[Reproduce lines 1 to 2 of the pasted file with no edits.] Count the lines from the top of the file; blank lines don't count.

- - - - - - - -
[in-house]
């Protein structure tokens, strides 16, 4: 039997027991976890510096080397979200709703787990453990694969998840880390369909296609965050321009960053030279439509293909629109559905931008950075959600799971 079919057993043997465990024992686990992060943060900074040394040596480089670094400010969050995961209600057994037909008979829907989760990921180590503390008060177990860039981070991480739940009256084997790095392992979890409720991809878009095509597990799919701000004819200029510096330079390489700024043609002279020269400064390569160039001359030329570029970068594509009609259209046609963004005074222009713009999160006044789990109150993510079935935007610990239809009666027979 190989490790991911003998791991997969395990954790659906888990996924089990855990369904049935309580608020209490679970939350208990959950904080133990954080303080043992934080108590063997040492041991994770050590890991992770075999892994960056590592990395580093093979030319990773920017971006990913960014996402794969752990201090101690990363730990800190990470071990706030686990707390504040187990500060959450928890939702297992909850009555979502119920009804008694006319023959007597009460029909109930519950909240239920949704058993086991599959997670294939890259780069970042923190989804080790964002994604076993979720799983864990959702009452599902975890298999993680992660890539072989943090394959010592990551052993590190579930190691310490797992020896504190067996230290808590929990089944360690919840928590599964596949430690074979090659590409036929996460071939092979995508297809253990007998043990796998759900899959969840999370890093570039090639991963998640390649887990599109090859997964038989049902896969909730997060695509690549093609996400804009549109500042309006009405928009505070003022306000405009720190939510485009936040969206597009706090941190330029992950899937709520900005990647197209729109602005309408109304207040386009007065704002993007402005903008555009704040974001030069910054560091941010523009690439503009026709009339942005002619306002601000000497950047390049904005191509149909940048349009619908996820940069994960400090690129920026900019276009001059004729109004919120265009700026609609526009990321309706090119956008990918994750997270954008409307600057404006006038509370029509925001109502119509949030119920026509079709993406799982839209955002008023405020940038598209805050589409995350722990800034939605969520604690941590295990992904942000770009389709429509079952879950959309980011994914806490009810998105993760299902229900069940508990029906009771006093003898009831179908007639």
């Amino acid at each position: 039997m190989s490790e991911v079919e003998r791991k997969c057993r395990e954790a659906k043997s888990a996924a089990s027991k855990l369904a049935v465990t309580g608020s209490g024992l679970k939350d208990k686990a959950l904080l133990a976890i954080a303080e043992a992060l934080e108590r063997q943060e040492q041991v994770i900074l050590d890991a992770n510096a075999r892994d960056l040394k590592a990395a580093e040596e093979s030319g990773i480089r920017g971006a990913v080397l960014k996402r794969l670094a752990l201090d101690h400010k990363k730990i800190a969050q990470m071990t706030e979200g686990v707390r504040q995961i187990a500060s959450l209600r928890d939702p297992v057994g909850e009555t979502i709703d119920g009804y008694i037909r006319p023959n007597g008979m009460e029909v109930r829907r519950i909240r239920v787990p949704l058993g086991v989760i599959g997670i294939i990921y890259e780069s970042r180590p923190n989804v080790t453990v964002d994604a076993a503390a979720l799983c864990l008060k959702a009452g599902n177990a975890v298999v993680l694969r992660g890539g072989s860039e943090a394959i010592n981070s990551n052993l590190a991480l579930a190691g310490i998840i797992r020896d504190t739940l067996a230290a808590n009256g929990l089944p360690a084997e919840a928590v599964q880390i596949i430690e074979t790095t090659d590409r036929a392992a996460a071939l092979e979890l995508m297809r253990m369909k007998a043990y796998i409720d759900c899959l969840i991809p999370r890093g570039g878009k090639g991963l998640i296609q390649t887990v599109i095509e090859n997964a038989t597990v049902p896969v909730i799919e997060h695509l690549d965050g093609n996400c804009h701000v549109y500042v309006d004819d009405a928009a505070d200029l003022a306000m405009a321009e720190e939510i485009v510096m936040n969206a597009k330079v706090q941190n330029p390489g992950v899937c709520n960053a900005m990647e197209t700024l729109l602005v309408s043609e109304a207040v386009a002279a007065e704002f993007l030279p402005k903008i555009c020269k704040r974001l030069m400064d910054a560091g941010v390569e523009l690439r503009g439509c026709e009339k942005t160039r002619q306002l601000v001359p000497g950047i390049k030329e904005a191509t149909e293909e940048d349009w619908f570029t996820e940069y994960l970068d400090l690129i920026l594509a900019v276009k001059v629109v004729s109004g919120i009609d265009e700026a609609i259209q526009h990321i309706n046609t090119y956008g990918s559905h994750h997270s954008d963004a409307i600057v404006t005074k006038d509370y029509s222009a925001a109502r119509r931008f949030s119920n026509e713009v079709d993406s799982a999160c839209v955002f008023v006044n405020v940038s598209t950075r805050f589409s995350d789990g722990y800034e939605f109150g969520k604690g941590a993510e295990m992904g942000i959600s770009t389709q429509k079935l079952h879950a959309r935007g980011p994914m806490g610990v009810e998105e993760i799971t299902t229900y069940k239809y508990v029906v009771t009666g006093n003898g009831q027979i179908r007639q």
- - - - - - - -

[in-house]
């Protein structure tokens, strides 16, 4: 039997027991976890510096080397979200709703787990453990694969998840880390369909296609965050321009960053030279439509293909629109559905931008950075959600799971 079919057993043997465990024992686990992060943060900074040394040596480089670094400010969050995961209600057994037909008979829907989760990921180590503390008060177990860039981070991480739940009256084997790095392992979890409720991809878009095509597990799919701000004819200029510096330079390489700024043609002279020269400064390569160039001359030329570029970068594509009609259209046609963004005074222009713009999160006044789990109150993510079935935007610990239809009666027979 190989490790991911003998791991997969395990954790659906888990996924089990855990369904049935309580608020209490679970939350208990959950904080133990954080303080043992934080108590063997040492041991994770050590890991992770075999892994960056590592990395580093093979030319990773920017971006990913960014996402794969752990201090101690990363730990800190990470071990706030686990707390504040187990500060959450928890939702297992909850009555979502119920009804008694006319023959007597009460029909109930519950909240239920949704058993086991599959997670294939890259780069970042923190989804080790964002994604076993979720799983864990959702009452599902975890298999993680992660890539072989943090394959010592990551052993590190579930190691310490797992020896504190067996230290808590929990089944360690919840928590599964596949430690074979090659590409036929996460071939092979995508297809253990007998043990796998759900899959969840999370890093570039090639991963998640390649887990599109090859997964038989049902896969909730997060695509690549093609996400804009549109500042309006009405928009505070003022306000405009720190939510485009936040969206597009706090941190330029992950899937709520900005990647197209729109602005309408109304207040386009007065704002993007402005903008555009704040974001030069910054560091941010523009690439503009026709009339942005002619306002601000000497950047390049904005191509149909940048349009619908996820940069994960400090690129920026900019276009001059004729109004919120265009700026609609526009990321309706090119956008990918994750997270954008409307600057404006006038509370029509925001109502119509949030119920026509079709993406799982839209955002008023405020940038598209805050589409995350722990800034939605969520604690941590295990992904942000770009389709429509079952879950959309980011994914806490009810998105993760299902229900069940508990029906009771006093003898009831179908007639």